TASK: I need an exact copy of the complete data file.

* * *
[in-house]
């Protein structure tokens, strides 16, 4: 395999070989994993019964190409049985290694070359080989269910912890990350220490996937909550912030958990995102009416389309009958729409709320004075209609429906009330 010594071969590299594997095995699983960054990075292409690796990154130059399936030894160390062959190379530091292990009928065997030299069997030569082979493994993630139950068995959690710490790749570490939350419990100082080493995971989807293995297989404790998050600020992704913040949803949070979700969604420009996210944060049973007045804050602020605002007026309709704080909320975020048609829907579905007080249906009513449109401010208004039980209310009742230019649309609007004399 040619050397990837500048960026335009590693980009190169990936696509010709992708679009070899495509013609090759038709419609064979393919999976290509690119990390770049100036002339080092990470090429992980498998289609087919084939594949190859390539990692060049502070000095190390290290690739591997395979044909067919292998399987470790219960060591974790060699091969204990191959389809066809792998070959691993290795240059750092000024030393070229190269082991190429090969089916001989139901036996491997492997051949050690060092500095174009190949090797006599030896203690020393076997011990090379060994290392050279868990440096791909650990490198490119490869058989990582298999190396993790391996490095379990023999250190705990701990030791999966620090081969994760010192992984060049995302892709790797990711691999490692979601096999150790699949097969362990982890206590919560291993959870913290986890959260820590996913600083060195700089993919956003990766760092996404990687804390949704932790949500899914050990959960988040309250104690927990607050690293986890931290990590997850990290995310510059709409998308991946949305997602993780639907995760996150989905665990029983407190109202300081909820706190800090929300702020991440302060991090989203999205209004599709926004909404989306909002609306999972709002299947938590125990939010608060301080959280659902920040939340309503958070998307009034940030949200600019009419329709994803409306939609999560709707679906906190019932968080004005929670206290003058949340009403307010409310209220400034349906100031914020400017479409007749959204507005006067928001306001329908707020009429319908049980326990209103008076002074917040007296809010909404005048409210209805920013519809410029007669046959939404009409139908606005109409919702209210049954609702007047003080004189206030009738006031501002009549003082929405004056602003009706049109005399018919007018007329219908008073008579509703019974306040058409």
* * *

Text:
[in-house]
């Protein structure tokens, strides 16, 4: 395999070989994993019964190409049985290694070359080989269910912890990350220490996937909550912030958990995102009416389309009958729409709320004075209609429906009330 010594071969590299594997095995699983960054990075292409690796990154130059399936030894160390062959190379530091292990009928065997030299069997030569082979493994993630139950068995959690710490790749570490939350419990100082080493995971989807293995297989404790998050600020992704913040949803949070979700969604420009996210944060049973007045804050602020605002007026309709704080909320975020048609829907579905007080249906009513449109401010208004039980209310009742230019649309609007004399 040619050397990837500048960026335009590693980009190169990936696509010709992708679009070899495509013609090759038709419609064979393919999976290509690119990390770049100036002339080092990470090429992980498998289609087919084939594949190859390539990692060049502070000095190390290290690739591997395979044909067919292998399987470790219960060591974790060699091969204990191959389809066809792998070959691993290795240059750092000024030393070229190269082991190429090969089916001989139901036996491997492997051949050690060092500095174009190949090797006599030896203690020393076997011990090379060994290392050279868990440096791909650990490198490119490869058989990582298999190396993790391996490095379990023999250190705990701990030791999966620090081969994760010192992984060049995302892709790797990711691999490692979601096999150790699949097969362990982890206590919560291993959870913290986890959260820590996913600083060195700089993919956003990766760092996404990687804390949704932790949500899914050990959960988040309250104690927990607050690293986890931290990590997850990290995310510059709409998308991946949305997602993780639907995760996150989905665990029983407190109202300081909820706190800090929300702020991440302060991090989203999205209004599709926004909404989306909002609306999972709002299947938590125990939010608060301080959280659902920040939340309503958070998307009034940030949200600019009419329709994803409306939609999560709707679906906190019932968080004005929670206290003058949340009403307010409310209220400034349906100031914020400017479409007749959204507005006067928001306001329908707020009429319908049980326990209103008076002074917040007296809010909404005048409210209805920013519809410029007669046959939404009409139908606005109409919702209210049954609702007047003080004189206030009738006031501002009549003082929405004056602003009706049109005399018919007018007329219908008073008579509703019974306040058409």